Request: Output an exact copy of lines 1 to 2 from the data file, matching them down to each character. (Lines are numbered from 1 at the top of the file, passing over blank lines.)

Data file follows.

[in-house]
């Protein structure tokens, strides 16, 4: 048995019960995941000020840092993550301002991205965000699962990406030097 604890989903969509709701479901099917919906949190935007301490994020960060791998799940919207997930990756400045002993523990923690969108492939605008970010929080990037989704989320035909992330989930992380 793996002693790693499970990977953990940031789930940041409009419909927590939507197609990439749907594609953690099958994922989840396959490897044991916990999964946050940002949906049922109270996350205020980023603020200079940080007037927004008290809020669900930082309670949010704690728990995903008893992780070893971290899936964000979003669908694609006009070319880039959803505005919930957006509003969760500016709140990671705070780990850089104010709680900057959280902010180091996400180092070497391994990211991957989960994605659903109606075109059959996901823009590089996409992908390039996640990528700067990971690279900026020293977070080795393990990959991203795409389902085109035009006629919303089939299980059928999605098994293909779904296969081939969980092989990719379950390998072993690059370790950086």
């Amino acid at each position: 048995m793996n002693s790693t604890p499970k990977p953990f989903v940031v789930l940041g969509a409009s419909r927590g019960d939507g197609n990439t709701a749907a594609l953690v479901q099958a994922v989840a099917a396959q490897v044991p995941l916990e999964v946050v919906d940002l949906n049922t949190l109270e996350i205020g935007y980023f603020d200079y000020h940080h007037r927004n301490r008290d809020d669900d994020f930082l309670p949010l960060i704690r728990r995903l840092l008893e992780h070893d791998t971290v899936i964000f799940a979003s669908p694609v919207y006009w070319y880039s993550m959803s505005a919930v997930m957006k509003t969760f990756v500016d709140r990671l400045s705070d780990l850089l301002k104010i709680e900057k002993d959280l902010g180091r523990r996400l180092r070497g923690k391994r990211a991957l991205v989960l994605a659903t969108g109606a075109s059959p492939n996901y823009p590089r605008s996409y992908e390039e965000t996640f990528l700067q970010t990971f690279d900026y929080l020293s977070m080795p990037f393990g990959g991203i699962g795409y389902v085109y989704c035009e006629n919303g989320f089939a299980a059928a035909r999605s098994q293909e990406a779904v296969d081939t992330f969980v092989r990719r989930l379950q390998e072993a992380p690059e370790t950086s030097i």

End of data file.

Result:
[in-house]
């Protein structure tokens, strides 16, 4: 048995019960995941000020840092993550301002991205965000699962990406030097 604890989903969509709701479901099917919906949190935007301490994020960060791998799940919207997930990756400045002993523990923690969108492939605008970010929080990037989704989320035909992330989930992380 793996002693790693499970990977953990940031789930940041409009419909927590939507197609990439749907594609953690099958994922989840396959490897044991916990999964946050940002949906049922109270996350205020980023603020200079940080007037927004008290809020669900930082309670949010704690728990995903008893992780070893971290899936964000979003669908694609006009070319880039959803505005919930957006509003969760500016709140990671705070780990850089104010709680900057959280902010180091996400180092070497391994990211991957989960994605659903109606075109059959996901823009590089996409992908390039996640990528700067990971690279900026020293977070080795393990990959991203795409389902085109035009006629919303089939299980059928999605098994293909779904296969081939969980092989990719379950390998072993690059370790950086």